However, these, at the end of the day, are tips and suggestions. As a reader, I’m sure you’ve constantly questioned our integrity since these articles are targeted at people who actually find it difficult to look away from their phones.
Well, I think you would be glad to know that I do consider myself someone who is constantly in search of ways to tackle nomophobia but fails every time. In the last few weeks, though, I’ve begun aggressively adopting a handful of minor tricks which have allowed me to limit smartphone impact on my life to some extent. Here are four of them.
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Learn to Master Notification Channels
More often than that, an article that talks about ways to overcome smartphone addiction begins with a suggestion to turn off notifications. However, in real life, that’s hardly practical at least for the essential applications. Fortunately, there’s a better solution, and it’s called channels.
Since the Oreo update, Android now has the ability to let you mute a specific set of alerts from an app. Therefore, you can block unnecessary group messages on WhatsApp while still being able to receive personal pings. The majority of apps I use regularly are compatible with notification channels, but there’s a chance yours is not. In that case, you could either switch or request the developer to roll out an update for the same.
If your app does have support for it, all you need to do is head over to settings and then the applications list. Locate the one whose alerts you’d like to mute, tap the entry, and click the Notifications option. There, you’ll find all the categories which you can individually disable. You can also long-press a notification and directly mute the channel it belongs in.
Get Rid of the Colors
It’s no secret that modern smartphone applications are designed to captivate you through several interfaces and visual trickery. One of those is to employ bright, jaunty colors which convey a sense of joy every time you interact with them and are put together to keep you interested.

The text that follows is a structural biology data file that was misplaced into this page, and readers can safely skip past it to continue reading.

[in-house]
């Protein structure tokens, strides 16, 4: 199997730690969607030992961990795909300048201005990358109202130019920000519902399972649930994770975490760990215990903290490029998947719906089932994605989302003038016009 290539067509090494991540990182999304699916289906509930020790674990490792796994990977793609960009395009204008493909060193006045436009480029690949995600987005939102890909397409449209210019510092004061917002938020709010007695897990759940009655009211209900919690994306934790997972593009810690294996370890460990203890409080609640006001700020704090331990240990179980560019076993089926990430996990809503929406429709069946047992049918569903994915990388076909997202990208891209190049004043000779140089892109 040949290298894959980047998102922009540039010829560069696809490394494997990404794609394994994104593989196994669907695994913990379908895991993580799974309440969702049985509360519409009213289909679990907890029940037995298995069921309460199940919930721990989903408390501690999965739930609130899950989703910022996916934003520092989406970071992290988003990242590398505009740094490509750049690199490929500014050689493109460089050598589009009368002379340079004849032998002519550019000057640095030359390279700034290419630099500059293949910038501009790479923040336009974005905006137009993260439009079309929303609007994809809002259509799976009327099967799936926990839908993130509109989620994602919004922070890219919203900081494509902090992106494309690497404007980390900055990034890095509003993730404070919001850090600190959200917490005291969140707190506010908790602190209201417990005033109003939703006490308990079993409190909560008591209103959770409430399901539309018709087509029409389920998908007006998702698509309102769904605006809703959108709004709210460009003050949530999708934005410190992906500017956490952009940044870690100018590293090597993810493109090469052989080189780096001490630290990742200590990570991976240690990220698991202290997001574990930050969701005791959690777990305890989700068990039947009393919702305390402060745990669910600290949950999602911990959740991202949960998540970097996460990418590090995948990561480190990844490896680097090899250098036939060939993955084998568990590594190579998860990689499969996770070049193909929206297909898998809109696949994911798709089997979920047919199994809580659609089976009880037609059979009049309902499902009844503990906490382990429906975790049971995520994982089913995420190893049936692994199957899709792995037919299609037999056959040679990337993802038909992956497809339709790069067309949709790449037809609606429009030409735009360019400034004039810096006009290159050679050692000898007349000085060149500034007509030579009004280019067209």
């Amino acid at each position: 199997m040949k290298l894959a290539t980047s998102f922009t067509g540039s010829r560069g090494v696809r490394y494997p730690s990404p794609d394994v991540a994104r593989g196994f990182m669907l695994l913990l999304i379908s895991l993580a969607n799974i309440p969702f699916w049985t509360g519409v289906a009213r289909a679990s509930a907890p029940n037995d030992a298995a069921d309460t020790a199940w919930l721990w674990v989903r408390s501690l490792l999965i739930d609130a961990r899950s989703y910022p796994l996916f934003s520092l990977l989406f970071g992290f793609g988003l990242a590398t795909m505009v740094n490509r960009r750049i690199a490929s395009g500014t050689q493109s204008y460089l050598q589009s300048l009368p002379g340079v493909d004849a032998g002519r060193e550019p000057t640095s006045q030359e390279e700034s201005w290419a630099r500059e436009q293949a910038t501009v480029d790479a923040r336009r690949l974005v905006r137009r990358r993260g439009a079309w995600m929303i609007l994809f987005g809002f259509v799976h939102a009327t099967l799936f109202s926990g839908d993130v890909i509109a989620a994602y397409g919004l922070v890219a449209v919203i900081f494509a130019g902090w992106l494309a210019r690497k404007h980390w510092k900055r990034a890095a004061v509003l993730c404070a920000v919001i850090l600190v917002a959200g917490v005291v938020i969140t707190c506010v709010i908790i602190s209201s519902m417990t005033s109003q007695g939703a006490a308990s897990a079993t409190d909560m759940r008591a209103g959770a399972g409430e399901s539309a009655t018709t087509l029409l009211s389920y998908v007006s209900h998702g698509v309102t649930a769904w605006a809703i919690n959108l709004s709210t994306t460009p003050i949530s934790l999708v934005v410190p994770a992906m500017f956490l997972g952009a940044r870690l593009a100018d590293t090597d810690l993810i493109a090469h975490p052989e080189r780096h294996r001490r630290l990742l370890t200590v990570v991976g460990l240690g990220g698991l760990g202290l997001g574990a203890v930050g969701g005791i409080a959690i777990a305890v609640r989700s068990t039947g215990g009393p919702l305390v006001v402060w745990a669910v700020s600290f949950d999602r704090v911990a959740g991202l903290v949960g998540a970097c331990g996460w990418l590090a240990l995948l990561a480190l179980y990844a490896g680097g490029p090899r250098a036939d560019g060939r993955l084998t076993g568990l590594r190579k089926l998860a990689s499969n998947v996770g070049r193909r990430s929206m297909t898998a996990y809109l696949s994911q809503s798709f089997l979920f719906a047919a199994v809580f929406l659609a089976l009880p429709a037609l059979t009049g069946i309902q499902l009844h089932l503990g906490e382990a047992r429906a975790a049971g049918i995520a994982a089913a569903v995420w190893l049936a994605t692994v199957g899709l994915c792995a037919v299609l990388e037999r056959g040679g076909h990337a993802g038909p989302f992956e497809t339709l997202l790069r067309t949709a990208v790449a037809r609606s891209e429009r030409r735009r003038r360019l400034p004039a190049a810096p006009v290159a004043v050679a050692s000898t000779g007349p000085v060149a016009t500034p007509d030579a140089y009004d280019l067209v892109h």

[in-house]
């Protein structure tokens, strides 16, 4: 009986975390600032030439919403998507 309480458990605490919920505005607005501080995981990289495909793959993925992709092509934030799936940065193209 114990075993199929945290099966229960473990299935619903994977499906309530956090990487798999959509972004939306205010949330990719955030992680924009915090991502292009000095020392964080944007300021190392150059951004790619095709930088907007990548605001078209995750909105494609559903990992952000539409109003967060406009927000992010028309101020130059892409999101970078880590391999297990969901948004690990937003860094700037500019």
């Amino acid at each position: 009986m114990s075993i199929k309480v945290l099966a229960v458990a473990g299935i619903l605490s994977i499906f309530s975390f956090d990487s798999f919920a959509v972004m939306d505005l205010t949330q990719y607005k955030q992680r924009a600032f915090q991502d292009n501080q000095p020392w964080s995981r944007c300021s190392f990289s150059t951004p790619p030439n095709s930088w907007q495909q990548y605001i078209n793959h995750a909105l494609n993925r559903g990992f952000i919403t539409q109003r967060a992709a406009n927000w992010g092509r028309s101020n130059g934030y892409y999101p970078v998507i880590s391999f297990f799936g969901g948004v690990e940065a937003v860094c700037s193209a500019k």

The way out? Switch to the grayscale mode, which will sort of turn your phone into nothing more than a tool. Going monochrome also makes your phone look less fun than the real world around you, which in turn impels you to spend more time outside instead of staring at that slab of a screen in your hand. You can, of course, return to the normal view when at the end of the day, you treat yourself to thirty minutes of Instagram. A grayscale option is available on both iOS and Android and doesn’t need a third-party app.
On Android, you’ll have first to enable the developer mode, which can be done by tapping the “Build Number” in the “About” page of the settings. Now, go into the developer options and scroll down until you come across an option called “Simulate color space”. Select it and tap “Monochromacy.” All set. When you want to switch back, follow the same process, and instead of Monochromacy, select “Disabled.”
On iOS, the steps are a lot more straightforward. Head into the settings, then the General section, and in there, “Accessibility. Now, select “Display Accommodations” and “Color Filters” after that, and finally, choose Grayscale.
No Addictive Apps on the Homescreen
One of the small habits which have saved me from endless periods of procrastination is just eliminating addictive apps like Instagram from the home screen. Before, every time I would unlock my phone to say, checking an email, I would somehow end up on Instagram for an hour. The only reason apparently that was happening was due to the fact that the Email app was right next to Instagram. Removing the icon from there, surprisingly, is one of the key factors behind why I have finally managed to curb my nomophobia instincts.
Away from the Night Stand
Another hack that I’ve grown used to in the past few weeks is placing my phone away from the nightstand before going to sleep. This enables two constructive habits — you won’t be scrolling social feeds right before, and after sleeping and second, you’ll have to get up for dismissing the alarm defeating the purpose of the snooze devil.
Those were a couple of habits I have regularly stuck to in the last few weeks, and trust me, it does work. You’ll just have to be a bit patient. Of course, there are more substantial tips that you can look into, such as switching to a dumbphone for a while or simply uninstalling apps like Instagram. You can read more about those here.